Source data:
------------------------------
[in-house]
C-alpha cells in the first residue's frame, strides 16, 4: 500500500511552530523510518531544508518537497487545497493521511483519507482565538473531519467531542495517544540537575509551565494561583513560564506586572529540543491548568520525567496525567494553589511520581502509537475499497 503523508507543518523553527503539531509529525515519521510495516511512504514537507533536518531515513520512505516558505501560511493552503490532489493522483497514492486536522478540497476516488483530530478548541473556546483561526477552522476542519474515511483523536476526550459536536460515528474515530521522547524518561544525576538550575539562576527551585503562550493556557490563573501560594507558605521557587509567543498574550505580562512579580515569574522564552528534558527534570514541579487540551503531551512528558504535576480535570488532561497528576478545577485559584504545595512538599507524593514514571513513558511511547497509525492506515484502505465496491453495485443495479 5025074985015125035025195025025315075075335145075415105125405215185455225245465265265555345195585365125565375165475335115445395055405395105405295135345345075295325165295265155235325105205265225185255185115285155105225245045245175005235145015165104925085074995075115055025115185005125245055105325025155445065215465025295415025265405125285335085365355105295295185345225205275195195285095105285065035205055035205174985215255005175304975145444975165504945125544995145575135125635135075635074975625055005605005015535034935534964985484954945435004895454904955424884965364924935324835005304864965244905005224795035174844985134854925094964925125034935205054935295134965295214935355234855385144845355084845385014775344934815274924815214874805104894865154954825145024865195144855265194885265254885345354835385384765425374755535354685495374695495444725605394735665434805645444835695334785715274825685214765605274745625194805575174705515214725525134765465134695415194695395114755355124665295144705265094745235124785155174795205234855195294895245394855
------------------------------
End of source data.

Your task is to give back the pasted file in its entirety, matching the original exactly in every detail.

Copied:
[in-house]
C-alpha cells in the first residue's frame, strides 16, 4: 500500500511552530523510518531544508518537497487545497493521511483519507482565538473531519467531542495517544540537575509551565494561583513560564506586572529540543491548568520525567496525567494553589511520581502509537475499497 503523508507543518523553527503539531509529525515519521510495516511512504514537507533536518531515513520512505516558505501560511493552503490532489493522483497514492486536522478540497476516488483530530478548541473556546483561526477552522476542519474515511483523536476526550459536536460515528474515530521522547524518561544525576538550575539562576527551585503562550493556557490563573501560594507558605521557587509567543498574550505580562512579580515569574522564552528534558527534570514541579487540551503531551512528558504535576480535570488532561497528576478545577485559584504545595512538599507524593514514571513513558511511547497509525492506515484502505465496491453495485443495479 5025074985015125035025195025025315075075335145075415105125405215185455225245465265265555345195585365125565375165475335115445395055405395105405295135345345075295325165295265155235325105205265225185255185115285155105225245045245175005235145015165104925085074995075115055025115185005125245055105325025155445065215465025295415025265405125285335085365355105295295185345225205275195195285095105285065035205055035205174985215255005175304975145444975165504945125544995145575135125635135075635074975625055005605005015535034935534964985484954945435004895454904955424884965364924935324835005304864965244905005224795035174844985134854925094964925125034935205054935295134965295214935355234855385144845355084845385014775344934815274924815214874805104894865154954825145024865195144855265194885265254885345354835385384765425374755535354685495374695495444725605394735665434805645444835695334785715274825685214765605274745625194805575174705515214725525134765465134695415194695395114755355124665295144705265094745235124785155174795205234855195294895245394855